Many Senate Republicans now saying there has to be a meeting of the 51 members of the Congress. Some, including Lott's former top deputy, who's also a longtime rival, Senator Don Nickles, says he doesn't want only a meeting, he wants a new vote on whether Lott should be leader. So Senator Lott getting perhaps a few hours of respite tonight as we all now focus on Al Gore. But Senator Lott's headache hasn't gone away and he will be back in the news, of course, tomorrow when he goes on Black Entertainment Television, trying to explain his views on race relations and votes and comments that some, some say suggest he, perhaps, is racist or at least has racist tendencies -- Fredricka.

WHITFIELD: All right, John King from the White House, thank you very much.

Let's talk more, now, not about Trent Lott but instead about Al Gore. And perhaps hear some of the names that are being thrown in to the potential candidacy. Bill Schneider is going to be joining me in a moment from Boston now to talk about some of the names. Howard Dean, John Kerry, Dick Gephardt, Joe Lieberman and John Edwards. And Bill, I know you mentioned earlier, that perhaps Al Gore may not necessarily want to cozy up to anybody publicly, except, of course, Joe Lieberman.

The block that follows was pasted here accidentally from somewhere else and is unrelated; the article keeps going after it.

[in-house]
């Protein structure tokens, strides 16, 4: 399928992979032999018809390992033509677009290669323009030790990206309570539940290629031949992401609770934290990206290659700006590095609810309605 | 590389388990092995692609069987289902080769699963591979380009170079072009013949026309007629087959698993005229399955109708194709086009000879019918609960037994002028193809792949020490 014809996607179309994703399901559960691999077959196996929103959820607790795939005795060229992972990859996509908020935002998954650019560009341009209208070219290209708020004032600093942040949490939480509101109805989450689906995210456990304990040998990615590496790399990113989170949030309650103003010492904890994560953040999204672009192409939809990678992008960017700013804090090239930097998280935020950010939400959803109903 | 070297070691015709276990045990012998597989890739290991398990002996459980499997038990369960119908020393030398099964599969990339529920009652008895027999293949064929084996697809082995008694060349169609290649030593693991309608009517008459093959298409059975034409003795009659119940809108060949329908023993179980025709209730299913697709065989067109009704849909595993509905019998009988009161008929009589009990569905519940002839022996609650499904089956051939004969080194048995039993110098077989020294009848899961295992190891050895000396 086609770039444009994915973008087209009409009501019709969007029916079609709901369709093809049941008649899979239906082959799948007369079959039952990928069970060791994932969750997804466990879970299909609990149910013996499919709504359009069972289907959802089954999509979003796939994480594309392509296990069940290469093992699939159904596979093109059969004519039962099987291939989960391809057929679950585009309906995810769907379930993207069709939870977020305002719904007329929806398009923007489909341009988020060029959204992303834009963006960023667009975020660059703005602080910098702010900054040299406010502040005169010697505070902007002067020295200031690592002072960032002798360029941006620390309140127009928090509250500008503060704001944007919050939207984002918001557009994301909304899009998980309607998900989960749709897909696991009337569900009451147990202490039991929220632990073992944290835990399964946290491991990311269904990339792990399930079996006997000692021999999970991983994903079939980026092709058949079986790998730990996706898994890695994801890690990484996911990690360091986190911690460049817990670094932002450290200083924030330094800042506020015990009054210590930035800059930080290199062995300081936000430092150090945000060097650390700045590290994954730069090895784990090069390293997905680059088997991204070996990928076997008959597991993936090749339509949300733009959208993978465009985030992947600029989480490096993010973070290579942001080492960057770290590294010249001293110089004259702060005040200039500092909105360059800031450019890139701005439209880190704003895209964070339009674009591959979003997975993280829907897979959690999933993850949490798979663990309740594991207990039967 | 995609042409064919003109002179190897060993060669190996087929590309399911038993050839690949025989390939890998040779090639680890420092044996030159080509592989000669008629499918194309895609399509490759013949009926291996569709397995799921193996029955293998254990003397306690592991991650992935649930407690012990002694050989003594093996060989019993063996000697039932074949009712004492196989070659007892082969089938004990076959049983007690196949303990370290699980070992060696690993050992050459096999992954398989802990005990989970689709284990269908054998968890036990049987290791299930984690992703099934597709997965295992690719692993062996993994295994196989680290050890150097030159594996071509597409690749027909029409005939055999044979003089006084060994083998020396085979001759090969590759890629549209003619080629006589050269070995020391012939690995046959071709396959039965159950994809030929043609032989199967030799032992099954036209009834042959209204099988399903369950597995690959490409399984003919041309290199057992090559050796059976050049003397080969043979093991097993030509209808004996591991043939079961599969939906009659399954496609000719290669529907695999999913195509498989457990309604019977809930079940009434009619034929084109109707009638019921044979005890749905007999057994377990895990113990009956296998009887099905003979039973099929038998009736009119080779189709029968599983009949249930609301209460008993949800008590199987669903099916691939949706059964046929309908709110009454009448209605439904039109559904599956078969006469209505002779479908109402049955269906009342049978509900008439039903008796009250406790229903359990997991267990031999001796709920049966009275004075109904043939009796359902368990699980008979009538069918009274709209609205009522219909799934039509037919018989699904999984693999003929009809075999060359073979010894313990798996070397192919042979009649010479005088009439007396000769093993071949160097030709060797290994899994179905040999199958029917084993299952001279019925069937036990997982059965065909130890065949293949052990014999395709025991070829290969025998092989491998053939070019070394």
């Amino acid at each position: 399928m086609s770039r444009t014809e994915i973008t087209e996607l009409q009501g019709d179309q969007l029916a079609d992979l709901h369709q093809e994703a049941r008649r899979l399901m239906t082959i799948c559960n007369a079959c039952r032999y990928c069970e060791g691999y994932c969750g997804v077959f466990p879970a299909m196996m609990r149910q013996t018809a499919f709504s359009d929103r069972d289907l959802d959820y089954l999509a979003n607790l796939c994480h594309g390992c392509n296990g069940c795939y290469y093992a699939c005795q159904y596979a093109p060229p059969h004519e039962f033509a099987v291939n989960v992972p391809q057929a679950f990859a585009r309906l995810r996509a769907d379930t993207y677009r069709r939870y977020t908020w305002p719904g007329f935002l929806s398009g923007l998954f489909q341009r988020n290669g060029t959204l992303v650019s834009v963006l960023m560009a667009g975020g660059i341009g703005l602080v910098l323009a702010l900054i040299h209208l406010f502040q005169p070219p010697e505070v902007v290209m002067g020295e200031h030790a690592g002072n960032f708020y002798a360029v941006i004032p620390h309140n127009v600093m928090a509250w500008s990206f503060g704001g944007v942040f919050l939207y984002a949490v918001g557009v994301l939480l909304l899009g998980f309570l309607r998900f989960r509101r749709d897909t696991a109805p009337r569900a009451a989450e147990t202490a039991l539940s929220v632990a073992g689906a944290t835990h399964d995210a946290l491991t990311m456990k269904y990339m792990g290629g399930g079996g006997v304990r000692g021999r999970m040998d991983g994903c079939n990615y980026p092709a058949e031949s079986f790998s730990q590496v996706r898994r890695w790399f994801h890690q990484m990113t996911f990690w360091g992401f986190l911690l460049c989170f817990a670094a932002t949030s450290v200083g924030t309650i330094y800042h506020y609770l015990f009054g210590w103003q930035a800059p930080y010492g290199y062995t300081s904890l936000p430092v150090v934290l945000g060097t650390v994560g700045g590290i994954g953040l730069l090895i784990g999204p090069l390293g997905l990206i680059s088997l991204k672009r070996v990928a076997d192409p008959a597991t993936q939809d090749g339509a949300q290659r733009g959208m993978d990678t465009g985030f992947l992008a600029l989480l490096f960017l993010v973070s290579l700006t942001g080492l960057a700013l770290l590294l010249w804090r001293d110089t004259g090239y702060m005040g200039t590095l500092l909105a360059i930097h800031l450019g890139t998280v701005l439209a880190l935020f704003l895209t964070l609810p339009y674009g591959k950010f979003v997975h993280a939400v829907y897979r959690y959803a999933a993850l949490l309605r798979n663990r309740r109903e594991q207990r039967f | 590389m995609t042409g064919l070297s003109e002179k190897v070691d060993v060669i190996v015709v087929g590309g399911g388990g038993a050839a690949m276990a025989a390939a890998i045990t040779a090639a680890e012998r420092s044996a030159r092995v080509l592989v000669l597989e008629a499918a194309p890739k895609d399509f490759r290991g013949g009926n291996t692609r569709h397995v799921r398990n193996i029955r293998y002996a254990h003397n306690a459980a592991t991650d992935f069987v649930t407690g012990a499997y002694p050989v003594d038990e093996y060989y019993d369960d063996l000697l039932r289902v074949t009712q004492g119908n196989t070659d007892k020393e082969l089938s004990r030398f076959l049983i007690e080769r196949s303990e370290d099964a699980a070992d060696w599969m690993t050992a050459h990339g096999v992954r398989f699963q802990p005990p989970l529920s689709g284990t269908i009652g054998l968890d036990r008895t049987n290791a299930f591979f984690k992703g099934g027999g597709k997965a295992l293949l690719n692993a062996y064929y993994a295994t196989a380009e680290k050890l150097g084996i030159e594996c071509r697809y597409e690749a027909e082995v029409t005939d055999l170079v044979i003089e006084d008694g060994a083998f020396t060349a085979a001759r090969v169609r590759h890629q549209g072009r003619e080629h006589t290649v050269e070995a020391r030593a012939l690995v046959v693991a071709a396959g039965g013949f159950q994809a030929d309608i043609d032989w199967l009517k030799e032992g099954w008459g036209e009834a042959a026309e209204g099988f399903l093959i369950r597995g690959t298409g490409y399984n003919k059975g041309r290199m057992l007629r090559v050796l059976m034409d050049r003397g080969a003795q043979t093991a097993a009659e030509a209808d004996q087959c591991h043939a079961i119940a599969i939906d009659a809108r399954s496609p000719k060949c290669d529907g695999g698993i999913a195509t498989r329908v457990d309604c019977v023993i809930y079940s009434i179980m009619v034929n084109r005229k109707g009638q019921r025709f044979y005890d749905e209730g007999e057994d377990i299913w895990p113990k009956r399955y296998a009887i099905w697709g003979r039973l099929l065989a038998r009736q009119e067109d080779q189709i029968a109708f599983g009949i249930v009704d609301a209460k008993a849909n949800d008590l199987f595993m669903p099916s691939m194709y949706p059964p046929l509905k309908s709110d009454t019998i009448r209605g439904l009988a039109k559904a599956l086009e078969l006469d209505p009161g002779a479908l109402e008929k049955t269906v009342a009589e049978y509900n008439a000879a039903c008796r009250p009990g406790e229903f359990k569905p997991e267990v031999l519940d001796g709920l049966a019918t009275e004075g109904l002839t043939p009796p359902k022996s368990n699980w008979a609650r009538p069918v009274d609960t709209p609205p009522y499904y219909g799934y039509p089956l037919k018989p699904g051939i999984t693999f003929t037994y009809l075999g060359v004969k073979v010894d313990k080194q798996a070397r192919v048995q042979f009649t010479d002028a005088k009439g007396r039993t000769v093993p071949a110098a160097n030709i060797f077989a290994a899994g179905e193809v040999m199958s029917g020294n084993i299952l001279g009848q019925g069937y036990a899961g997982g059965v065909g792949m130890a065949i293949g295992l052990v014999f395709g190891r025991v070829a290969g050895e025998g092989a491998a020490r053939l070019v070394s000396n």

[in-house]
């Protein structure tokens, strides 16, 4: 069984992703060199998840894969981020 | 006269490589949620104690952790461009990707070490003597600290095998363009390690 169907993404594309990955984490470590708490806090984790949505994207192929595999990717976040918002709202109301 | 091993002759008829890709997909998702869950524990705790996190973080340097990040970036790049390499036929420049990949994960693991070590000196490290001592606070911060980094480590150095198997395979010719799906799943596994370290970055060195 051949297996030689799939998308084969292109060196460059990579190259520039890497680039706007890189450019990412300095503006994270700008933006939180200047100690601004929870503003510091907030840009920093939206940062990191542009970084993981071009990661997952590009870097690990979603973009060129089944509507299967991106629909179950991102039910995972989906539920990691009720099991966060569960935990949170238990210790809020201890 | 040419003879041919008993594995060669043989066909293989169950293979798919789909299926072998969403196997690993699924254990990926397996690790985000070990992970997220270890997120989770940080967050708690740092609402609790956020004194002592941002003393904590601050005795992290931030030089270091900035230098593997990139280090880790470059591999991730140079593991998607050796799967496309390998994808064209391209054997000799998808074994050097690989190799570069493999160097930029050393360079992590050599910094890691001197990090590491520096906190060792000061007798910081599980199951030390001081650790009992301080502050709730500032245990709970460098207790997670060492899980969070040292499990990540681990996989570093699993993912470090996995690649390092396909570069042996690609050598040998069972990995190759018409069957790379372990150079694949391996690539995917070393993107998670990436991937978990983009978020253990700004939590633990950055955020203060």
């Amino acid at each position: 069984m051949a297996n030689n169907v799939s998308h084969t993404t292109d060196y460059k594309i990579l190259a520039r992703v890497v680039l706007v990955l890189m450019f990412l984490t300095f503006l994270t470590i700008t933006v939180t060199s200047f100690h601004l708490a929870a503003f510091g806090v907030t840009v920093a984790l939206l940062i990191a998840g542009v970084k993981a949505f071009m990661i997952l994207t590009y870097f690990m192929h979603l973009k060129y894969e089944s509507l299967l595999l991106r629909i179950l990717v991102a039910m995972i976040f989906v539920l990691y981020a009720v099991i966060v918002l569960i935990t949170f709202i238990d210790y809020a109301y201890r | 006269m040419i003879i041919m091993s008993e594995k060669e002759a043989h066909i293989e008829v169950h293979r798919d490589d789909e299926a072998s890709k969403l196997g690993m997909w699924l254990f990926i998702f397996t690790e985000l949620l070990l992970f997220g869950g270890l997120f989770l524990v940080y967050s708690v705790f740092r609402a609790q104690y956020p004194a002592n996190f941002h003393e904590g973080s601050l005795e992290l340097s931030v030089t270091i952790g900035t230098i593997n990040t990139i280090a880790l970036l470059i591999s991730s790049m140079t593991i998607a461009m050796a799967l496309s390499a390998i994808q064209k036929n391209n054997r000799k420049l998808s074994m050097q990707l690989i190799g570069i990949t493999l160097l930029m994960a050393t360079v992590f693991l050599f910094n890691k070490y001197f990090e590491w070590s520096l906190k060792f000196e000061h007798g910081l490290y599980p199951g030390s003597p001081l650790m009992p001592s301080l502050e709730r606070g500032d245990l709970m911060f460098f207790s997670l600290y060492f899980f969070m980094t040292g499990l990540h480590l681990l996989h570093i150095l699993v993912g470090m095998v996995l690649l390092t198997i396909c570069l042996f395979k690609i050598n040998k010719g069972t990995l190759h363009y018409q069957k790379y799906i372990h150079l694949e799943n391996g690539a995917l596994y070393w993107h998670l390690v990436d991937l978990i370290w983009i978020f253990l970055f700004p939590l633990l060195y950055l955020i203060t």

WILLIAM SCHNEIDER, CNN SR. POLITICAL ANALYST: Well, and even there, Joe Lieberman was his running mate. But I think Al Gore may keep a distance even from Joe Lieberman, to say the Democrats have to make this decision for themselves.

There are some others who -- I think Tom Daschle was in Iowa, just on Friday. He's considering making a run for the presidency. Joe Biden might try to do it again. Al Sharpton, you didn't mention him, but he said quite clearly he intends to at least test the waters for the year 2004. There are lots of names out there. And you know what? There are likely to be more.